tigerbond's Senior Social Media Manager, Bryan Armit, loves the arrival of a new social app so after a few weeks of road-testing, who better to discuss Meta’s Threads than him?
We invited Bryan to do a blog takeover and give us the lowdown on whether threads has totally unraveled, or if the apps latest updates are enough to boost user engagement.
Threads grew to 100 million users in record time (five days), with users quickly flocking from Instagram to see what the hype was about. But after a promising few days something happened. Engagement and use plummeted.
Users are logging into Threads less frequently and are spending much less time within the app when they do.
During launch, users would open Threads an average of 14 times a day and spending close to 19 minutes engaging with its content. However, these figures have taken a sharp nosedive.
By August 1st, users were logging in on average 2.6 times a day and spending an average of just 2.9 minutes in the app per day. [SOURCE]
So where did it all start to unravel? Why aren’t users hooked? Let’s dive in…
Issue 1: Where is the search feature on Threads?
82% of shoppers tend to do their searching on social platforms instead of using the traditional search engines such as Google and Bing. More and more, consumers are starting to use social platforms as search engines.
So, why can’t we use Threads like a search engine yet?
Because they have completely ignored user habits.
Using Threads feels confined and claustrophobic.
There’s no way to explore and get stuck down a rabbit hole like you can on X (formerly known as Twitter), YouTube, TikTok, and Instagram.
Instead, threaders are stuck with the content that the platform has chosen to show you (or the newly introduced “Following” feed).
This is made even worse by the fact that the content recommendation algorithm in the “For you” feed is sub par at the moment.
The content recommendations feel nowhere near as relevant as recommendations on Instagram or TikTok.
This lack of control is exactly what users don’t want.
We’re moving towards a more personalised social experience.
Users want to be able to shape their algorithms and find and curate the content they want to see.
At the very least they want to be able to easily discover new content through a search function.
Introducing this function opens a world of possibilities, including live posting during TV shows, sporting events and award shows.
It is also worth noting that we’re told content search on Threads is coming in the next few weeks. But that still doesn’t change the fact that they’ve gone so long missing such a basic social platform feature and missing out on hooking loyal users
Threads 2: What gap does threads fill?
It might be similar to X in concept, but culture-wise Threads feels too similar to Instagram. It’s almost like a bolt-on.
Linking the app to Instagram was both the best and worst decision Meta made with Threads.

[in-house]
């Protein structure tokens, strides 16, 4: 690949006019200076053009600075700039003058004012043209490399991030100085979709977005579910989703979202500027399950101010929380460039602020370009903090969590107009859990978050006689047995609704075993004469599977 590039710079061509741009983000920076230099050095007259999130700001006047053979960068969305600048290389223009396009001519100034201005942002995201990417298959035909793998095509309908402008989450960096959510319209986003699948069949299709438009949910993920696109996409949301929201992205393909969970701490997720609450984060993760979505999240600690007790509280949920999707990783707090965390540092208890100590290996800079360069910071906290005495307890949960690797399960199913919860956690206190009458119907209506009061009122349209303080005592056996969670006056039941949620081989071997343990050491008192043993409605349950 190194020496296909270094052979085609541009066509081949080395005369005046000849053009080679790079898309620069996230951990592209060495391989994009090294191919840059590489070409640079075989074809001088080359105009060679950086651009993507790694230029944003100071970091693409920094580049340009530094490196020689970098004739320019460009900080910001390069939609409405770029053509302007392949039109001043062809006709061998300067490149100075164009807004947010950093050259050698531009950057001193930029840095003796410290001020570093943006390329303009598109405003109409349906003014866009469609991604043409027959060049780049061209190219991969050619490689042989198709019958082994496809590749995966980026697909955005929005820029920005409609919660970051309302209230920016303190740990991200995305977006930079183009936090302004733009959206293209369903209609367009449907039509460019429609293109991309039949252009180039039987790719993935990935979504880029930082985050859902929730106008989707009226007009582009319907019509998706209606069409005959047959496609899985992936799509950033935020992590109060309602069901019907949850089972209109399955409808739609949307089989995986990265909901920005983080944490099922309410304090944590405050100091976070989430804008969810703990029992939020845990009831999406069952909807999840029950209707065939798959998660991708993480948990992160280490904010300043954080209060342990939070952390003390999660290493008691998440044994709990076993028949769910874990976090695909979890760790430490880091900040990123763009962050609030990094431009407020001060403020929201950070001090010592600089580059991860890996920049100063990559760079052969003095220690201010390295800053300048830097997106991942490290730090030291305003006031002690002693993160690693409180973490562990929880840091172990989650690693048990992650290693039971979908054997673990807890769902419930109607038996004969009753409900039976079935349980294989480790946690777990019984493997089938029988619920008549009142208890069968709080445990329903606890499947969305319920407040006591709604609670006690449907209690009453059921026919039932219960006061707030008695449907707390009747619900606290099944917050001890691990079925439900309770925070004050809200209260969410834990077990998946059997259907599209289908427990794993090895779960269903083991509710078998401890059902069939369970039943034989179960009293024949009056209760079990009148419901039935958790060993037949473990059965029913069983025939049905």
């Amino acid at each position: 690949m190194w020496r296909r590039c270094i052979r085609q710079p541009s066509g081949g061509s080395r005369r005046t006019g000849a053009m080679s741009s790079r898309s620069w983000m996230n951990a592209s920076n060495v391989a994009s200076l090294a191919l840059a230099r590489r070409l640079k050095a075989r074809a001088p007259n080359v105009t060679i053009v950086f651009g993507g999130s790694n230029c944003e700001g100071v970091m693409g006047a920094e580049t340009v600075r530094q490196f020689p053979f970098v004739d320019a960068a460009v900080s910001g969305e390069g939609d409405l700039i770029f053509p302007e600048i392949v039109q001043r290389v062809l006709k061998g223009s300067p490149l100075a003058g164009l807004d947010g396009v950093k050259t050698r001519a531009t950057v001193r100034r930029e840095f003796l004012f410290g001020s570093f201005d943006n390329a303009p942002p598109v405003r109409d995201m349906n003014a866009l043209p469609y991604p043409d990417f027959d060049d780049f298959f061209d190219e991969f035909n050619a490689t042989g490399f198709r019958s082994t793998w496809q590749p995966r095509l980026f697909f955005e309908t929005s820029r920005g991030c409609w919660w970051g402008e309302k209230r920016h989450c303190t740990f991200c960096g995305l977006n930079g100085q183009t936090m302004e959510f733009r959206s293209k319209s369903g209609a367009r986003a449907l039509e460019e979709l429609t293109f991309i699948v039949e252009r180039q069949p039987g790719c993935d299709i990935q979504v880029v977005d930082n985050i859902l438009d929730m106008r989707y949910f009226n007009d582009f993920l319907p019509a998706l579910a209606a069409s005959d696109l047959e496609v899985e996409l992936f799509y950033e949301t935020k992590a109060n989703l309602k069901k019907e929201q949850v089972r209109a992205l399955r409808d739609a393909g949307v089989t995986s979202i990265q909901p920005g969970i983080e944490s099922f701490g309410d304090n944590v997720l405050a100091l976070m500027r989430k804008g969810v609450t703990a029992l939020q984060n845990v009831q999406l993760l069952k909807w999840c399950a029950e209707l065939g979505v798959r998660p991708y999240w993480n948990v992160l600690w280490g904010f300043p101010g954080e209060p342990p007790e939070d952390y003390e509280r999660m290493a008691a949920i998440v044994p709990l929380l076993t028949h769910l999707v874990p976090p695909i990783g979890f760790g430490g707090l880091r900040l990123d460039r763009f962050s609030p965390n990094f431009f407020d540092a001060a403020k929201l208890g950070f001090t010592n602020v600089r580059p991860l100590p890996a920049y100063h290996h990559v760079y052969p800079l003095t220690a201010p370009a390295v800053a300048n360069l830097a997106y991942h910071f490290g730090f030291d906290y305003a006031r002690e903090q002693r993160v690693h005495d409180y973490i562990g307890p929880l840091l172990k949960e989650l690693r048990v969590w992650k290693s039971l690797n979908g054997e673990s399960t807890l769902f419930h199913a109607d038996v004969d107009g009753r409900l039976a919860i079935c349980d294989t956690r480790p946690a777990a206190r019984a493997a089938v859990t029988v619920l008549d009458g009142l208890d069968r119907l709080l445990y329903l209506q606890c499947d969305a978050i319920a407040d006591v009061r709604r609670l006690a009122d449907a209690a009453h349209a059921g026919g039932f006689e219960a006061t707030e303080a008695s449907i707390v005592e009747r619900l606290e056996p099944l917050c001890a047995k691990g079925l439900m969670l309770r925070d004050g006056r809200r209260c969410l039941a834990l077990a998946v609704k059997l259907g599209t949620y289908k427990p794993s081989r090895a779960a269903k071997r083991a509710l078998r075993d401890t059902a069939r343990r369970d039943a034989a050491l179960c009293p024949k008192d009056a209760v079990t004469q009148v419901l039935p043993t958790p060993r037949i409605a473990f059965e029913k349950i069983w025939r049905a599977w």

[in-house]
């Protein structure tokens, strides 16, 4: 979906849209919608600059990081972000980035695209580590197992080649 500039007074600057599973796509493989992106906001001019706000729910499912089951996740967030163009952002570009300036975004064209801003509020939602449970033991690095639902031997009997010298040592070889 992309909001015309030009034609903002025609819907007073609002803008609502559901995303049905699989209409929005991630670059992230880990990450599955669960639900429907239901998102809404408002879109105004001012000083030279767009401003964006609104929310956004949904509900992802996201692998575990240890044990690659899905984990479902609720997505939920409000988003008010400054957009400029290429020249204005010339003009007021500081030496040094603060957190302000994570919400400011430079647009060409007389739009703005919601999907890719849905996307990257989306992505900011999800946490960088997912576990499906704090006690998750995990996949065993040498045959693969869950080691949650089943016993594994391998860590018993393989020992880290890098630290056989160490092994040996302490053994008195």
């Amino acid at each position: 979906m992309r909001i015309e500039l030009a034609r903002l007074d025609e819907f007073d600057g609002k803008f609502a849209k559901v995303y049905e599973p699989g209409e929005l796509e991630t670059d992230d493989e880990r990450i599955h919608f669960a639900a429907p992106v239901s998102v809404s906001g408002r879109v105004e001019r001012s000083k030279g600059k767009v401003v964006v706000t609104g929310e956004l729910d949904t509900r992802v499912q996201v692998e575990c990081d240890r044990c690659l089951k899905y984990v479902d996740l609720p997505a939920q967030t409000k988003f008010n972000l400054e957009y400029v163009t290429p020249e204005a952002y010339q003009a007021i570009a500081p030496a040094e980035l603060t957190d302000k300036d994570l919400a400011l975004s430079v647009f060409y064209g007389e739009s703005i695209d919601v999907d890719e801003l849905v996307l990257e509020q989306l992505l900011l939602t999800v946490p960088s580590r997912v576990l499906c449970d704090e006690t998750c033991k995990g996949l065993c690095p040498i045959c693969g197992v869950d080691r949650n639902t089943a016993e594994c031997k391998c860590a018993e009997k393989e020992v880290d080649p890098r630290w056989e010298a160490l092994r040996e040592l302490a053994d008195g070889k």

Great because it allowed them to get to 100M users in just five days.
Bad because the app hasn’t been able to develop its own culture. As it was solely the Instagram crowd that filtered over, the app has naturally taken on a style and culture very similar to Instagram.
This (along with the fact you need an Instagram account to start a Threads account) could act as a deterrent to the X crowd who are seeking a new platform, so it’s unlikely that many users will make the jump.
Plus, Twitter isn’t broken...yet. It still functions and provides a purpose.
This reduces the potential audience to effectively the Facebook and Instagram audience, but if those users aren’t getting anything unique from Threads (since it’s so similar to Instagram) those users will naturally just continue to use Instagram.
At best, the only thing Threads will do is split the amount of time people spend on Facebook and Instagram.
Meta is completing with itself, not X.
When introducing a new platform, it has to fill a gap in the market.
Users must get something they can’t get anywhere else, or at least a better experience, and that isn’t the case here.
Issue 3: What’s trending on Threads
Threads can take the premise and features of X, but it can’t take X’s culture.
Let’s look at how a lot of us use Twitter…
We’re watching a live TV show (sports, award shows, love island, take your pick) or something dramatic has just happened in the news (celebrity passing away, MP blunder, election).
Naturally, we take to X and search for that topic to see what others are saying, or to get involved in the conversation.
It doesn’t feel like that instant nature has trickled over to Threads.
It feels slower and more sterile.
Users are treating it like a text-based Instagram, instead of a X replacement.
This issue isn’t helped by the lack of key features on Threads, such as clickable hashtags or a content search function.
This makes it very difficult to engage in cultural conversations on Threads: there’s no way to see what’s trending, and this is a big misstep.
Can Threads turn this around or will it fade into oblivion like countless other Meta ventures?
I don’t think all hope is lost yet, but the next few months will be the most challenging.
Getting users onto the platform is the easiest part for Meta – and they did a great job at that -but those users who joined and had a lacklustre experience are much less likely to try again, even as Threads implements new features.
Convincing those users to give it another shot, and then getting them hooked, is the only way Threads can win.
Ultimately, launching a platform that lacked fundamental features (such as search, chronological feed, DMs) was a bad decision.